On Semantics: When Ambiguity is the Enemy

Asking for directions at the Tower of Babel must have been quite an ordeal, with everyone speaking a different language.

I guess they had organizational silos way back then.

Fast forward a couple thousand years, and we still can’t get through a day without debating simple words and phrases. The latest roadblock: unpacking the overused and often misleading term “social media”. In general, the confusion often comes down to context, ie., how or where the words are being used. And as I’ve posted previously, in a virtual world, context can change quickly.

The fundamental question is this: Do you care if people understand you? I’ll go out on a limb here:

Our messages get misunderstood, if not ignored, when we’re not careful in choosing our words. It’s worse if we fail to consider what filters our audience may use to interpret them. Collaborators today have no choice but to recognize: ambiguity is the enemy.

The answer lies in renewed focus on semantics, the study of what words and phrases mean. Language is an inexact science. Fundamentally, it requires interpretation. And as message volumes increase and the rate of exchange accelerates, we need to get better at mastering it. Fast. Let me throw out some areas for focus:

    HURDLE #1: MOTIVATION

    1. Try to be clear. Ok, it’s a stretch: it’s more fun to be trendy and cryptic. Twitter’s 140c limit is a great excuse for short cuts, substituting all sorts of phonetic (“sounds like”) spellings due to lack of space. But if it means you can’t be understood, re-group. Simplify your message.

    RESOURCES

    1. Dictionary. Don’t be shy. Save time debating. Look it up.
    2. Thesaurus. Are you stuck? Look to thoughtful lists of related words, aka synonyms. Stuck on a word that is causing endless debates? Find a better one.
    3. Learn the etymology. If you’re (still) stuck, check the dictionary or other sources to learn the origins of a word, what it’s fragments mean, and the history of how it’s been used. When getting it right really matters, this level of digging can really help.
    4. Authoritative SME’s. Use your favorite search engine, Wikipedia or Twitter to find experts. Try searching relevant hashtags. Reinventing wheels is a great exercise in creativity, but reinventing words and their meanings slows down collaboration. Find a source everyone can agree to.

    CRITICAL THINKING

    1. Domain. Everything that’s related to the topic you’re talking about.
    2. Understand Domain Boundaries. So you’ve got a domain. Where are it’s edges? What’s “in scope” vs. “out of scope” to your discussion? For important, longer-term collaboration, getting this right up front is important.  If it needs to change midstream, spend a little time letting everyone know and agree to the boundary change.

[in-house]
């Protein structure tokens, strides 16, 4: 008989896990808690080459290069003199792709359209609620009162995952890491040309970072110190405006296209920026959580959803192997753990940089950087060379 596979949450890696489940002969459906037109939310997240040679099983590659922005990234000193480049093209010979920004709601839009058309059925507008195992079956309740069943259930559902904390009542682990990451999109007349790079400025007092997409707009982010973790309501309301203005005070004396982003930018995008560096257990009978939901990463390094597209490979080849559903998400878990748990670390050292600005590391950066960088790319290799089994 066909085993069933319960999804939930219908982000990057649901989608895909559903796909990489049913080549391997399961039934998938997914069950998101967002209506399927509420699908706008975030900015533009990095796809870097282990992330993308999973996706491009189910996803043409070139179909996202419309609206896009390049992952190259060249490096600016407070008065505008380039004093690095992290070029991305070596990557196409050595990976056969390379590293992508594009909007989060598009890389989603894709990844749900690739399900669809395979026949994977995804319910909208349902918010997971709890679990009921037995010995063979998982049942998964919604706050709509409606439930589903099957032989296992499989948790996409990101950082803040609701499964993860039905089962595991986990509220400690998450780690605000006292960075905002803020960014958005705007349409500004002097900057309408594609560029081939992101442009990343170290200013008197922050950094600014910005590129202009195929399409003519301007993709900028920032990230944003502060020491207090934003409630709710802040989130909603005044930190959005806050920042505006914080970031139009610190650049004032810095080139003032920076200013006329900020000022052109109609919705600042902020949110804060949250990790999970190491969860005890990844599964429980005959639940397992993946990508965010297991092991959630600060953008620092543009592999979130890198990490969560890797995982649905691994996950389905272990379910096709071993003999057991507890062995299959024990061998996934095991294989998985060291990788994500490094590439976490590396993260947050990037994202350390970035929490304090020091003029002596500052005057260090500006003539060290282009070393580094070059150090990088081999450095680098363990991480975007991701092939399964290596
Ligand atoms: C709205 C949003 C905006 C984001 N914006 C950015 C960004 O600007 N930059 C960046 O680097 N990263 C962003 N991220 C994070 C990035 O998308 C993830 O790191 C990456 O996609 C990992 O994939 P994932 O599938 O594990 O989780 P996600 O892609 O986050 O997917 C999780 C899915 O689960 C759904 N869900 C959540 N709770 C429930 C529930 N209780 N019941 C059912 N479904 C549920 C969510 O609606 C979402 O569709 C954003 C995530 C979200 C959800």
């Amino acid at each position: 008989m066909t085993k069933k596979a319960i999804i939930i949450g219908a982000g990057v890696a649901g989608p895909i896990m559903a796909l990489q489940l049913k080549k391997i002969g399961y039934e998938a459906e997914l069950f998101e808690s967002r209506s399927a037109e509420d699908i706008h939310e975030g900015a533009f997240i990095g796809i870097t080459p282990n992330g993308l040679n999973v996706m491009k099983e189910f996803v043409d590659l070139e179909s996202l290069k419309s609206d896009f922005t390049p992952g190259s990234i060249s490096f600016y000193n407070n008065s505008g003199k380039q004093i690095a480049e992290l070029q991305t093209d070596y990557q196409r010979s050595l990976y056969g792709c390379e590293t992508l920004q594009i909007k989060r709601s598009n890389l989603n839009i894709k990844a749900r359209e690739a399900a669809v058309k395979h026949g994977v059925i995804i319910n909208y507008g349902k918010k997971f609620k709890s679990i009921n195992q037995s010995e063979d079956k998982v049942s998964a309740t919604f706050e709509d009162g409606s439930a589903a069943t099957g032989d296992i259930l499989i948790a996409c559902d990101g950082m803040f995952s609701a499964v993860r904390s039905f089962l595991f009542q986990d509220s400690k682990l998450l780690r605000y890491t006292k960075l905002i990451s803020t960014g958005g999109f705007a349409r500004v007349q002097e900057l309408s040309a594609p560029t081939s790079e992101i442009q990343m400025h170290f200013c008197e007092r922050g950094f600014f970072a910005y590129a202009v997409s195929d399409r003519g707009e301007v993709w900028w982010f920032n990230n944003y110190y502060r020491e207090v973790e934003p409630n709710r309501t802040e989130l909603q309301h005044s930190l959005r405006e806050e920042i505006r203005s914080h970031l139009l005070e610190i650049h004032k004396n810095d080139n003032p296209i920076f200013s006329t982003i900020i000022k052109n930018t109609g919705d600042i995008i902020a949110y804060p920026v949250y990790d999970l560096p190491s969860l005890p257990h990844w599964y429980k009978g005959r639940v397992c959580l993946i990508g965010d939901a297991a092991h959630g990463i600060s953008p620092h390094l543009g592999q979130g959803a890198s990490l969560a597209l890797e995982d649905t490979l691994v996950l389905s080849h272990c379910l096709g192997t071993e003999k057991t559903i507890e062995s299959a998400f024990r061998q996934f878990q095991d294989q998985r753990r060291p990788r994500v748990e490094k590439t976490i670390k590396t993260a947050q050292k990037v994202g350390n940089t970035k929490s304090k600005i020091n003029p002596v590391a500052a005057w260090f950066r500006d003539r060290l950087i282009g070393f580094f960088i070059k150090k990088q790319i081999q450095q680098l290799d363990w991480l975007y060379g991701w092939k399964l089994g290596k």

3. Set Context, and try to hold it. In simple terms, this means staying focused on the topic at hand, keeping within the domain boundaries specified. This may be the single biggest “critical thinking” skill that virtual collaboration forces on us. It’s a challenge, because different contexts often imply alternate cultures, goals, and semantics. Pay attention to that. Starting a dialog? State the context. “Today we’re focused on  X in the context of Y.”

    ADVANCED APPLICATIONS: FOCUS AREAS

    1. Knowledge Management (KM). Since the mid-1990’s, a business practice focused on the identification and capture of the critical insights in an organization. By most accounts, this is evolving with the help of social media. Follow: #km #kmers
    2. Controlled, Shared Vocabulary. This is important where organizations or ecosystems need to agree on enough key words that its worth publishing the definitions to “lock them in”. Very helpful for structured collaboration in a specific, closed domain. (Note: We may need to find a more open-ended alternative for virtual collaboration, that allow working semantics to evolve in open domains, with vocabulary that is “guided” vs. “controlled”.)
    3. Solution Language. Often, a group can get traction through starting to frame the end state. In the process, common ground is established, and key terms emerge. What will a solution look like? How can we describe it? Who will be the major players, and what will be the outcomes?
    4. Taxonomy & Folksonomy. A taxonomy shows how words or topics relate in a “top down” hierarchy. Important in biology. Once important in classifying knowledge. Current importance debated, mostly by folks in KM. Not to be confused with folksonomy which is how words or topics are now getting tagged, forming an unstructured, crowd-sourced, “bottom up” view of topic relationships. A great current example of this is the use of hashtags on Twitter. These are created in a random fashion, but gradually gain acceptance (or not) among folks that see value in them. SME: @StephLemieux #taxonomy
    5. Ontology. This is the workhorse of describing relationships among abstract words, ideas, objects or topics. Requires more rigor, but it’s often worth it. Useful in framing complex domains or topics. Similar constructs sit at the core of conventional design methods.

    Yes, there’s a lot to this. That’s why its hard. And why its important that we get it right.

    Do you want to help fine tune the above definitions?  Watch for these definitions in wiki format, so we can work together toward a baseline of semantic concepts for virtual collaboration. If you already know of one, super, let’s not reinvent it ..

    Meantime, let’s focus more on what it takes to be understood. It can make our days go so much faster. I’ll try to hold up my end. Will you?

    Advertisements